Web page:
Eugene, who was a career 1,000-yard rusher at WVU, was overcome with emotion when Brandon Napoleon committed to his alma mater on Sunday.
"Having your son follow in your footsteps, that is just a great honor," he stated emphatically. "It was very emotional for me. To be honest, it brought a tear to my eye. To know that he'll benefit from West Virginia in the same way that I did, it's just a great feeling. Words can't express what I'm feeling."
Eugene's heartfelt love for WVU is evident in just about every statement he makes about the school, and it's clear that he believes both the university and the football program are the best places for Brandon. Befitting a parent's interest in the overall well-being of his child, he didn't speak about Brandon's suitability for a particular offensive position or style – in fact, he didn't mention the on-field aspect much at all. While that's certainly one of the considerations for choosing a school, Eugene was more focused on the entire experience his son will have.
"I had a great time at West Virginia. It was one of the best periods of my life," Eugene said. "I know that he'll get to share that now. The first thing that his mom and I wanted for him is to be happy, and I know he will be happy here."
Eugene began indoctrinating his son in the WVU way from the very beginning, speaking about his time and experiences on campus. However, in the end, he didn't push Brandon toward WVU, and let him make up his own mind. That didn't mean, though, that he wasn't privately pulling for that decision.
"He had opportunities to go a lot of other places, but I knew that when the West Virginia offer came, that he would commit. When he told me, it was just very emotional."
Napoleon stays in close contact with his alma mater, and keept an eye on the recent coaching situation, but said that did not play a part in his son's decision – and that he believes in the current administration.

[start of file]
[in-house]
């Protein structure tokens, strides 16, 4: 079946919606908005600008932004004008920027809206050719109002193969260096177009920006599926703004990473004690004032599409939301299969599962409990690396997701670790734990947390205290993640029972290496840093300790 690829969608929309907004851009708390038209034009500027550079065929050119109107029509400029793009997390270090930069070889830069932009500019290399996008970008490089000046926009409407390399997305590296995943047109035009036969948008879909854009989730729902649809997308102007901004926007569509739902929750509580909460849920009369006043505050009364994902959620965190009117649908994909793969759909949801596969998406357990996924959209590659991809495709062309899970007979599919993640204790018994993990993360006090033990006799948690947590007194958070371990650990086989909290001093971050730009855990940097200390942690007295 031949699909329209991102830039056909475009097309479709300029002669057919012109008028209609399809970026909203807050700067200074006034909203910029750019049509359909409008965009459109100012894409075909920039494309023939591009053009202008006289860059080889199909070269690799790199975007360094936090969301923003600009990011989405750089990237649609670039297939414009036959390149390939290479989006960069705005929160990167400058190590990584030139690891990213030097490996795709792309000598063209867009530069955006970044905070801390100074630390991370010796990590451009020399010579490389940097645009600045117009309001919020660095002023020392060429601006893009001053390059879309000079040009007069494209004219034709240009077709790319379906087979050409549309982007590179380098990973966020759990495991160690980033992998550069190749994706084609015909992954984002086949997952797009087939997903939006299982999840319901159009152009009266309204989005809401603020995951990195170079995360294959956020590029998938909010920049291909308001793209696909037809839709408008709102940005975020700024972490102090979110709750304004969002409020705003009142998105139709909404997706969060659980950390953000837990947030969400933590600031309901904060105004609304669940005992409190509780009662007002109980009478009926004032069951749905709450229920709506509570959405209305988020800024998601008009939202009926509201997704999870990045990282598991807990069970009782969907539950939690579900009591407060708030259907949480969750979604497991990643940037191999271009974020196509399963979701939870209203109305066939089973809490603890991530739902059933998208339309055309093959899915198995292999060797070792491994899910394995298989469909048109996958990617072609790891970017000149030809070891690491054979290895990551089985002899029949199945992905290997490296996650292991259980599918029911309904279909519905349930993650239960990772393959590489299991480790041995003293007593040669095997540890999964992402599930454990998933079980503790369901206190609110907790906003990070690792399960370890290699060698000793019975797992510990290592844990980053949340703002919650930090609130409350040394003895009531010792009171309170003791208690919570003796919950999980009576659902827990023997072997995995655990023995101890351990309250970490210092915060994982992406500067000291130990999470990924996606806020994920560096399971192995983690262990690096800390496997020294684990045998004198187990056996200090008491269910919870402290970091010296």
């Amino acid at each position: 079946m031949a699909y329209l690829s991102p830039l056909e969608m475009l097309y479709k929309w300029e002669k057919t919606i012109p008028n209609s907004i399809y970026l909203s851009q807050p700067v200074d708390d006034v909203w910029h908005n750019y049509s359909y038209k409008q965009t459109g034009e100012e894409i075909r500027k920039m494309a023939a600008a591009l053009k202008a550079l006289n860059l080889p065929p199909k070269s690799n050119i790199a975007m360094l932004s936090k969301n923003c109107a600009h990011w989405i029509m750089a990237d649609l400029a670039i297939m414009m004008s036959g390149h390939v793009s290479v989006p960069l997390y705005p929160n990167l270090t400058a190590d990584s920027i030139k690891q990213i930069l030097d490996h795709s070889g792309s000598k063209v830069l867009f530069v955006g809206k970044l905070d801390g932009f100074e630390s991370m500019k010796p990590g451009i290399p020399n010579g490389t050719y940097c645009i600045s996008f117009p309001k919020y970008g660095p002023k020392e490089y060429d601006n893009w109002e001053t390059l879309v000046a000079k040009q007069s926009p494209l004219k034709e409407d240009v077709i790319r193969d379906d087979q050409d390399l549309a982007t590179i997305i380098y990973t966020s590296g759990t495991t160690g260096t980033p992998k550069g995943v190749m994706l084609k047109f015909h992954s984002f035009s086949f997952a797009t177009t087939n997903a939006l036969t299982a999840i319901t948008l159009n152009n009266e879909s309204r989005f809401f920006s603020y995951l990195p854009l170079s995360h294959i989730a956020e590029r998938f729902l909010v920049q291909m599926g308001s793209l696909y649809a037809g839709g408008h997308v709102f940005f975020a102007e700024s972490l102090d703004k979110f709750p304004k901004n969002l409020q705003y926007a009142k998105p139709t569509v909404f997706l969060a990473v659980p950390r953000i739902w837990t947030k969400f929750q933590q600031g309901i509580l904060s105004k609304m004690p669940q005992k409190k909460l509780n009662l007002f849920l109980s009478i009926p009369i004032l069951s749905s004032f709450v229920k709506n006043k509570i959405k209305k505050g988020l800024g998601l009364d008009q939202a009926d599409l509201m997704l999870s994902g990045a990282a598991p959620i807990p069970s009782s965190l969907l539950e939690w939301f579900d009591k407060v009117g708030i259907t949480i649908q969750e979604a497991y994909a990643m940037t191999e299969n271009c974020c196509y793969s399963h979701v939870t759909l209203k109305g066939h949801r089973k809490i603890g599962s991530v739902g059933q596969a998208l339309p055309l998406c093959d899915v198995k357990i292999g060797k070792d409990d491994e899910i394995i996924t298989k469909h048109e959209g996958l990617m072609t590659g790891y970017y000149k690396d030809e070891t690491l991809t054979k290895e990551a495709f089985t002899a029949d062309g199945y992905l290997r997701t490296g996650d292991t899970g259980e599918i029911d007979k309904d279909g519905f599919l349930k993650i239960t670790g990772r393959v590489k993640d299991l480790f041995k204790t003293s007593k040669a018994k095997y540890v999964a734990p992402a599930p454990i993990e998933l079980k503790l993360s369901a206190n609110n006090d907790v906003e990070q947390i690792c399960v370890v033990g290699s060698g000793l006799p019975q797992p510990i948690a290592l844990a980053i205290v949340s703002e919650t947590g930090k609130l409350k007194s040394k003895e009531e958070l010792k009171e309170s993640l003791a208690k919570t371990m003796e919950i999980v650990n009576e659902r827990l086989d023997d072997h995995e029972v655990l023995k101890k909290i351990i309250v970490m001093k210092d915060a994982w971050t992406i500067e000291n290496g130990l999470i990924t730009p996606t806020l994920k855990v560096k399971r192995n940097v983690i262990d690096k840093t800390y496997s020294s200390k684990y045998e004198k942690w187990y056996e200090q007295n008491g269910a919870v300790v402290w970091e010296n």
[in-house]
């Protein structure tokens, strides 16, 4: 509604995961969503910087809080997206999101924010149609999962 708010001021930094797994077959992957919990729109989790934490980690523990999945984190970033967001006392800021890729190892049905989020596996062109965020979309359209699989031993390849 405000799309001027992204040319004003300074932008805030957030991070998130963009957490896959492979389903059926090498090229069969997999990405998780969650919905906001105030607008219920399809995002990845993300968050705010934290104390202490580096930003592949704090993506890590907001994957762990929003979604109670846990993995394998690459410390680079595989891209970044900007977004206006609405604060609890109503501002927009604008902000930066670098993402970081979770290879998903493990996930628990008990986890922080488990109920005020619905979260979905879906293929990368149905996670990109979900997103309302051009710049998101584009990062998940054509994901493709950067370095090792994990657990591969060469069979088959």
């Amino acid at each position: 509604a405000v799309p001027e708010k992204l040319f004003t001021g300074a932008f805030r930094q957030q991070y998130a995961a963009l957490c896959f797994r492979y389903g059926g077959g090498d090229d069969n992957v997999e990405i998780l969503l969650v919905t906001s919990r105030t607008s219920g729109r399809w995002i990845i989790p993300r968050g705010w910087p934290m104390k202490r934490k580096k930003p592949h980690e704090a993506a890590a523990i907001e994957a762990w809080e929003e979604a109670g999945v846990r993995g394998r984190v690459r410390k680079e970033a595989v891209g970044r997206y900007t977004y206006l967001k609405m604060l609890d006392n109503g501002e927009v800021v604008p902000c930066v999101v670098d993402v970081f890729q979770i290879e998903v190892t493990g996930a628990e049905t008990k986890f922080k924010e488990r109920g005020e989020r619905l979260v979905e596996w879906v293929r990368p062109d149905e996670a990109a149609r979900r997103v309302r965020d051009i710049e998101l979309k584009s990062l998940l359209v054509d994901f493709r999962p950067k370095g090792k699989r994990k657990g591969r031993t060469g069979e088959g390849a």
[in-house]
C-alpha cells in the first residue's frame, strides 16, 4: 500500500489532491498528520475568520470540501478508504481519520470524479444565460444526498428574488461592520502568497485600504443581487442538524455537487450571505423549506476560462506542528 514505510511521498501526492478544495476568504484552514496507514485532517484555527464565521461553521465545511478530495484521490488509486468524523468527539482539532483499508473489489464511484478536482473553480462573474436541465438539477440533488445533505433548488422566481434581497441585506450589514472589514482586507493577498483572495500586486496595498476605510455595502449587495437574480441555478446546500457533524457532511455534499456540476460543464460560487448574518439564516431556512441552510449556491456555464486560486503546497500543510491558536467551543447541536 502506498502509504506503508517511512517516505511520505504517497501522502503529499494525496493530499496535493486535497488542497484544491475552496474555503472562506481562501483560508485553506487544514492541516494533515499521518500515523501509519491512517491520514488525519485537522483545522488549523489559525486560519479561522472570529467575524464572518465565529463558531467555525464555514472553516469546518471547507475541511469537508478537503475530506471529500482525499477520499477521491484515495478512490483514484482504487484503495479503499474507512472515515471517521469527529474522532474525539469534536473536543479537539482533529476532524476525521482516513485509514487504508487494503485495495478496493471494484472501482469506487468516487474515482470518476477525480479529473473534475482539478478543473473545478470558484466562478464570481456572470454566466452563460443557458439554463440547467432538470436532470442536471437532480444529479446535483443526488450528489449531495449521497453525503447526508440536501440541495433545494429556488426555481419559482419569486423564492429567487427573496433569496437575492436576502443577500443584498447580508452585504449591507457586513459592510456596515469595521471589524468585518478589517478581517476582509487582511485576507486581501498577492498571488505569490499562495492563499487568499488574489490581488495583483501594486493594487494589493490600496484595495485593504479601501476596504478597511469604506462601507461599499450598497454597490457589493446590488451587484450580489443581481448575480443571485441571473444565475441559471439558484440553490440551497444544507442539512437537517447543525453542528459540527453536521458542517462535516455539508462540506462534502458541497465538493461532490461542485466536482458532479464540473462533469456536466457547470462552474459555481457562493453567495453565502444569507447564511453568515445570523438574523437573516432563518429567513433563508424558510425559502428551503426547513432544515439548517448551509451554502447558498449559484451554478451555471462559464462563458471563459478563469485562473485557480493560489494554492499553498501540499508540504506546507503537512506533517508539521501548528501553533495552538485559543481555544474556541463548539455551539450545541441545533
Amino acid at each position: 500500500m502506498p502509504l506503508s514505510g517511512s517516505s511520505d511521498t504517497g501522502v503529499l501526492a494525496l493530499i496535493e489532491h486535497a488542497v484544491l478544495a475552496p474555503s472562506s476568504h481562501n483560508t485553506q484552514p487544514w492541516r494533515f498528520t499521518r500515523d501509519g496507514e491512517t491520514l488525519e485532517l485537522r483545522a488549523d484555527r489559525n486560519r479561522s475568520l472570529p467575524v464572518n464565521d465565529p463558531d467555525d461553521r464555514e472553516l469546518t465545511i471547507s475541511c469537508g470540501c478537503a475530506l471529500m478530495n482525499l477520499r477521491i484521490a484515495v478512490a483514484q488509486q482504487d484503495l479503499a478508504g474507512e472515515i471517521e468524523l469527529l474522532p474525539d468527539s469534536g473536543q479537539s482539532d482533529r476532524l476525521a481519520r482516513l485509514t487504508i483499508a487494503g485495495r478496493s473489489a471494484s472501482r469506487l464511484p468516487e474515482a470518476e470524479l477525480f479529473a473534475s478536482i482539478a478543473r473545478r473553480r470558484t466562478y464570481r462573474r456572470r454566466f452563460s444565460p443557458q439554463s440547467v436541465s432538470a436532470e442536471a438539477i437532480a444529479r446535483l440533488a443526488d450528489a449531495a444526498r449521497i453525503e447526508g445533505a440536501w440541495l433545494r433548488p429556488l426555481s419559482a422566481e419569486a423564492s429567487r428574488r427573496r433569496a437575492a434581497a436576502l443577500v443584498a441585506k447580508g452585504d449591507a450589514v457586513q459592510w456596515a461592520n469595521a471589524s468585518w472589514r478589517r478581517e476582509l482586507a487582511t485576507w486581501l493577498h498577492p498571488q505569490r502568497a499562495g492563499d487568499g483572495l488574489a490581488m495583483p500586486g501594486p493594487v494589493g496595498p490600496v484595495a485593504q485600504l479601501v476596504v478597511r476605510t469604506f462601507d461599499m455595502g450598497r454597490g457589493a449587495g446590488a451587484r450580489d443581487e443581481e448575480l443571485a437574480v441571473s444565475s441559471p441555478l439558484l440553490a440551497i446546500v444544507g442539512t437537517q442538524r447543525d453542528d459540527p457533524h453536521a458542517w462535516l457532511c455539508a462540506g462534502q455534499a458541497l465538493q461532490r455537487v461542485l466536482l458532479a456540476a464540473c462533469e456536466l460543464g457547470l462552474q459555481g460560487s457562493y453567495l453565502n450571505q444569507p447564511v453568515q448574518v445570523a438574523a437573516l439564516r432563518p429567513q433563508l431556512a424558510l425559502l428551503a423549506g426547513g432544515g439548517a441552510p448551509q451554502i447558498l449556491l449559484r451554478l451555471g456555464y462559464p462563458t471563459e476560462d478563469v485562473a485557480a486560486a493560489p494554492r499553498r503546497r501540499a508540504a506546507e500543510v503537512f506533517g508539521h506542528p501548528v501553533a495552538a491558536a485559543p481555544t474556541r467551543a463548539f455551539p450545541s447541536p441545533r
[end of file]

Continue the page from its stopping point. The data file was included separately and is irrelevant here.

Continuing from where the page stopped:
"We did want to see how it all worked out, but I have full confidence in the athletic director and the president of WVU, that they will do what is best for the school. And no matter how you cut it, that's what is the most important – what's best for the school. For me, it's also what is in the best interest of my son, and I am confident that he will be in the best place for him."
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West Virginia wasn't Eugene's first choice for college – he attended Pitt before transferring to West Virginia for his final three seasons. Along with running back A.B. Brown, who also came with him from the Panthers, he helped power the Mountaineers to three consecutive bowl games and an undefeated 1988 regular season. Given today's transfer rules, it's highly unlikely that any player will transfer from West Virginia to Pitt (or vice versa) again, so he has a view of the Backyard Brawl that almost no one else does – and one that he's sure to pass on to Eugene.
"You can believe that," he said with a laugh when asked if he'll be sharing stories of the Brawl with his son. "He knows how important it is."
Even though Napoleon and Brown came in for a lot of teasing from friends when they switched sides, he said that neither was targeted in games.
"Being a running back, you are already a target," he said. "And Pitt was a hard hitting defense, they would really smack you in the mouth. But for A.B. and me, it really brought out the best in us. We were competitors. Being at Pitt, then coming to West Virginia, that just added to it. We definitely got a different perspective on the whole thing, but it was a great experience."
Ones that, we're sure, Brandon will be hearing more about over his career -- especially during Brawl Week.